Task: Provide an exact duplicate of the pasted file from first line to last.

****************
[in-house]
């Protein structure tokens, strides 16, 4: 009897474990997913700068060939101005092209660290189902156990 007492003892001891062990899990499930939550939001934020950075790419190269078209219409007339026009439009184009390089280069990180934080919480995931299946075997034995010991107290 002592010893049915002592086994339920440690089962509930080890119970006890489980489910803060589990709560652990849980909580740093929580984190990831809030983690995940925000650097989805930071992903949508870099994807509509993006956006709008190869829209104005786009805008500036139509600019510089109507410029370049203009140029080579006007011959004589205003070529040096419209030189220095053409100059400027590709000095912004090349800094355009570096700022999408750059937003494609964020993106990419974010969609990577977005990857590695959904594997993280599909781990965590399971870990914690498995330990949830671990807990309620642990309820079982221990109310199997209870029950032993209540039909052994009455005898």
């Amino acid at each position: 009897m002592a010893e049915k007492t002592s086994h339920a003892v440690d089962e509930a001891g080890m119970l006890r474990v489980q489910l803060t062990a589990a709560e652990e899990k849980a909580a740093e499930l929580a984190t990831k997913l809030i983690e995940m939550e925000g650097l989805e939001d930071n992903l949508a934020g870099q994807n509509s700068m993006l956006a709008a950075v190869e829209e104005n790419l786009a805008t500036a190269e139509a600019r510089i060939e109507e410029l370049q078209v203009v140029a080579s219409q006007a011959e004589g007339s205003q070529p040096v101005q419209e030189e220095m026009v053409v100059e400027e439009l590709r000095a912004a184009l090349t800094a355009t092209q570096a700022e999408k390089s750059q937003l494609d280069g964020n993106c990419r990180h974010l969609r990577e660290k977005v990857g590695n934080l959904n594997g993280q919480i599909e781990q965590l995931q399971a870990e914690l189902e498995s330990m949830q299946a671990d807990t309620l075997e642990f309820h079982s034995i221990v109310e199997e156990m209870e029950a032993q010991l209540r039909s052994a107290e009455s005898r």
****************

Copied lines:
[in-house]
């Protein structure tokens, strides 16, 4: 009897474990997913700068060939101005092209660290189902156990 007492003892001891062990899990499930939550939001934020950075790419190269078209219409007339026009439009184009390089280069990180934080919480995931299946075997034995010991107290 002592010893049915002592086994339920440690089962509930080890119970006890489980489910803060589990709560652990849980909580740093929580984190990831809030983690995940925000650097989805930071992903949508870099994807509509993006956006709008190869829209104005786009805008500036139509600019510089109507410029370049203009140029080579006007011959004589205003070529040096419209030189220095053409100059400027590709000095912004090349800094355009570096700022999408750059937003494609964020993106990419974010969609990577977005990857590695959904594997993280599909781990965590399971870990914690498995330990949830671990807990309620642990309820079982221990109310199997209870029950032993209540039909052994009455005898």
């Amino acid at each position: 009897m002592a010893e049915k007492t002592s086994h339920a003892v440690d089962e509930a001891g080890m119970l006890r474990v489980q489910l803060t062990a589990a709560e652990e899990k849980a909580a740093e499930l929580a984190t990831k997913l809030i983690e995940m939550e925000g650097l989805e939001d930071n992903l949508a934020g870099q994807n509509s700068m993006l956006a709008a950075v190869e829209e104005n790419l786009a805008t500036a190269e139509a600019r510089i060939e109507e410029l370049q078209v203009v140029a080579s219409q006007a011959e004589g007339s205003q070529p040096v101005q419209e030189e220095m026009v053409v100059e400027e439009l590709r000095a912004a184009l090349t800094a355009t092209q570096a700022e999408k390089s750059q937003l494609d280069g964020n993106c990419r990180h974010l969609r990577e660290k977005v990857g590695n934080l959904n594997g993280q919480i599909e781990q965590l995931q399971a870990e914690l189902e498995s330990m949830q299946a671990d807990t309620l075997e642990f309820h079982s034995i221990v109310e199997e156990m209870e029950a032993q010991l209540r039909s052994a107290e009455s005898r």